Those who forgot their history are doomed to forget others' as well. History is written by the conquerors and nowhere is that more true than in Central Europe. Know the recent history of your chosen nation-state, as well as its period one. Be aware of when the book was published and understand that it will have probably have been written to please the ruling regime of the moment. Sometimes this is due to blatant censorship. But often enough, authors are making an effort to please their readers (or the authorities that bestow useful things like food, apartments, and pensions). That means that inconvenient facts are likely to be overlooked in favor of data that please those on the throne. Hey, if nothing else, it's a very period thing to do!
Objectivity is in the eye of the beholder. Objectivity is largely a Western academic concept. Eastern European scholars, while no less rigorous and hardworking than their Western counterparts generally see no particular problem with inserting their own contemporary political agendas into their works. Understand this fact and read accordingly.
Lingua Russica. I am sometimes quite thankful that the Soviet Union had such a wide expansive embrace on the region we research, because it means that all of the "fraternal" members of the Eastern Bloc were forced to make their works accessible to the Russians, by often providing abstracts (and even full indexes) in Russian, even if the book was written, let's say, in Slovak. Thus, while I can't read Slovak, I can take my much better command of Russian and use it to determine if the book covers material I want to know more about. And now that Russia's star has been eclipsed, you will find that recent scholarship obliges you with abstracts in English, German, or French instead. So, just because the book is written in Latvian, it doesn't mean that the entire book is written in Latvian.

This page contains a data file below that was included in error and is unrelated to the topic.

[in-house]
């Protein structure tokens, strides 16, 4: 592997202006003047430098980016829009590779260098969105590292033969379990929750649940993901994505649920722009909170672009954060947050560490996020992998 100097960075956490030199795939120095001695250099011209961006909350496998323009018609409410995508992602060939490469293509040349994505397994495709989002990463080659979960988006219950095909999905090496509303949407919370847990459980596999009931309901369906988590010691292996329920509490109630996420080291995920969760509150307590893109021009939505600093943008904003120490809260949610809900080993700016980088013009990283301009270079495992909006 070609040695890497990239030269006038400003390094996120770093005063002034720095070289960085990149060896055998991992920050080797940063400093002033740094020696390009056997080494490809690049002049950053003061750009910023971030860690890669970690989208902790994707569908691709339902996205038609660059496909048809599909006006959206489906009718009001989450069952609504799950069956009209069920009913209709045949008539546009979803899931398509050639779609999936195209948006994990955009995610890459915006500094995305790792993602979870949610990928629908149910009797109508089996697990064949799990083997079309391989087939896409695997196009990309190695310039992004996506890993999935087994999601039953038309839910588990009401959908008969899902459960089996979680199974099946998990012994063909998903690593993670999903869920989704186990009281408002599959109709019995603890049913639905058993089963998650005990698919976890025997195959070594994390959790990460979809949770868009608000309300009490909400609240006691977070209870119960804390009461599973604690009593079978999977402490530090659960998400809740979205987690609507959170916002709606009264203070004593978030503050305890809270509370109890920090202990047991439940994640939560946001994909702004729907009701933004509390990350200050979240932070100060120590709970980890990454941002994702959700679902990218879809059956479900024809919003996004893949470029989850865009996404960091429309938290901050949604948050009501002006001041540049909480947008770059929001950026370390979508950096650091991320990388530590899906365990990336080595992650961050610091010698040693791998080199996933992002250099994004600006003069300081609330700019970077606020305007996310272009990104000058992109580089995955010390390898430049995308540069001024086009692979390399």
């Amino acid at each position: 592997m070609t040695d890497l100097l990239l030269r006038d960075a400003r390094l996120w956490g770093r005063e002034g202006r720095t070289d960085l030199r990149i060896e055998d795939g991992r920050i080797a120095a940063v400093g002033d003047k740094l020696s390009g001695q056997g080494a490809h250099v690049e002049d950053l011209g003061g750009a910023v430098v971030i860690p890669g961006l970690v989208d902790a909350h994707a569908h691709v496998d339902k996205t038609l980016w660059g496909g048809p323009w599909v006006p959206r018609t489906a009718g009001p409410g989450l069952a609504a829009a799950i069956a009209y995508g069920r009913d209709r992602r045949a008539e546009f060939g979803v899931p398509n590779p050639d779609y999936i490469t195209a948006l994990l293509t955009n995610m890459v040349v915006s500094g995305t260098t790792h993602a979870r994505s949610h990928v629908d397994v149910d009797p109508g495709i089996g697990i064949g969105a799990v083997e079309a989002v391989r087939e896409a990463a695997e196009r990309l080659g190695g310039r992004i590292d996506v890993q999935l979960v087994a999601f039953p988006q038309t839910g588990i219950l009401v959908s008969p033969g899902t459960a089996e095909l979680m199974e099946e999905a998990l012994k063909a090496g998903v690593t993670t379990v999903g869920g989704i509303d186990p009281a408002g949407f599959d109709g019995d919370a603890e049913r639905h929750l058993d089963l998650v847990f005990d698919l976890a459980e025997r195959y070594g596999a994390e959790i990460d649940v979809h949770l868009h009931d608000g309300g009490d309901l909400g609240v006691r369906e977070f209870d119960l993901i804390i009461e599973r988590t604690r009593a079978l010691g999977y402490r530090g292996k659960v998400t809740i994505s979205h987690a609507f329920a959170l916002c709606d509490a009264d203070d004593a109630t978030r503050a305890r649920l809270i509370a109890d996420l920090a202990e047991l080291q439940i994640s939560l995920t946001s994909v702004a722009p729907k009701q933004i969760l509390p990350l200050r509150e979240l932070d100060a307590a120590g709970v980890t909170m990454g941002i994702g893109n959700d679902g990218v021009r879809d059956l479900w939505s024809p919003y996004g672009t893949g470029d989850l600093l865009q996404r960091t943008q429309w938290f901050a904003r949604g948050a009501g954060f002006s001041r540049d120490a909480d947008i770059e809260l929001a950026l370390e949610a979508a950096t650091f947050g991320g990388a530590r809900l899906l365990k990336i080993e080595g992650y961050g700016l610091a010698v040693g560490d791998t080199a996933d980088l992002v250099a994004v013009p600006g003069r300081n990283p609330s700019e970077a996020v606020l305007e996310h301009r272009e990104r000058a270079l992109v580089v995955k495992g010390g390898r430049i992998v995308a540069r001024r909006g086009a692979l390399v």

How to Read Slavic Books
Finally, there is the basic question of finding your way through the tome itself. Eastern European books are not organized like Western books and some basic orientation is in order:
Kindergarten documentation for grownups. Most historical works from the 20th century rely on drawn illustrations rather than photographs. In many cases, this is a blessing as the quality of Soviet-era photographs leaves a great deal to be desired, but you need to remember that the line drawings are impressions. Oftentimes, they are maddeningly inaccurate too.